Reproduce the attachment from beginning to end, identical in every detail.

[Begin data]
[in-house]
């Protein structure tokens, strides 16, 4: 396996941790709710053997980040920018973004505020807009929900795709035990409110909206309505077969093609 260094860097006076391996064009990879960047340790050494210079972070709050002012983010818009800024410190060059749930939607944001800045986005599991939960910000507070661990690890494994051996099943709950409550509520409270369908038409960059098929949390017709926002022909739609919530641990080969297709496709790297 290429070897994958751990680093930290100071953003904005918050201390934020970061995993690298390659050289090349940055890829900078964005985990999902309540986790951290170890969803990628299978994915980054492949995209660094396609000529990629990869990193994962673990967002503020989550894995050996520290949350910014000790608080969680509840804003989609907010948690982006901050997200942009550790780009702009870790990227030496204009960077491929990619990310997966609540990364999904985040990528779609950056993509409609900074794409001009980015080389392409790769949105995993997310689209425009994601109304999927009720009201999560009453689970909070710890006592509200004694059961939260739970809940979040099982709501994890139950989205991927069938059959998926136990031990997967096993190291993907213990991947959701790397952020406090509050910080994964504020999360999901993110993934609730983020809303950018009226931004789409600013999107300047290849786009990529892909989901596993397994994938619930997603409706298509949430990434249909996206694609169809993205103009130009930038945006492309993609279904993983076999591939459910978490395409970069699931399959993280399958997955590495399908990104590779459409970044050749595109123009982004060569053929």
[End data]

[in-house]
């Protein structure tokens, strides 16, 4: 396996941790709710053997980040920018973004505020807009929900795709035990409110909206309505077969093609 260094860097006076391996064009990879960047340790050494210079972070709050002012983010818009800024410190060059749930939607944001800045986005599991939960910000507070661990690890494994051996099943709950409550509520409270369908038409960059098929949390017709926002022909739609919530641990080969297709496709790297 290429070897994958751990680093930290100071953003904005918050201390934020970061995993690298390659050289090349940055890829900078964005985990999902309540986790951290170890969803990628299978994915980054492949995209660094396609000529990629990869990193994962673990967002503020989550894995050996520290949350910014000790608080969680509840804003989609907010948690982006901050997200942009550790780009702009870790990227030496204009960077491929990619990310997966609540990364999904985040990528779609950056993509409609900074794409001009980015080389392409790769949105995993997310689209425009994601109304999927009720009201999560009453689970909070710890006592509200004694059961939260739970809940979040099982709501994890139950989205991927069938059959998926136990031990997967096993190291993907213990991947959701790397952020406090509050910080994964504020999360999901993110993934609730983020809303950018009226931004789409600013999107300047290849786009990529892909989901596993397994994938619930997603409706298509949430990434249909996206694609169809993205103009130009930038945006492309993609279904993983076999591939459910978490395409970069699931399959993280399958997955590495399908990104590779459409970044050749595109123009982004060569053929």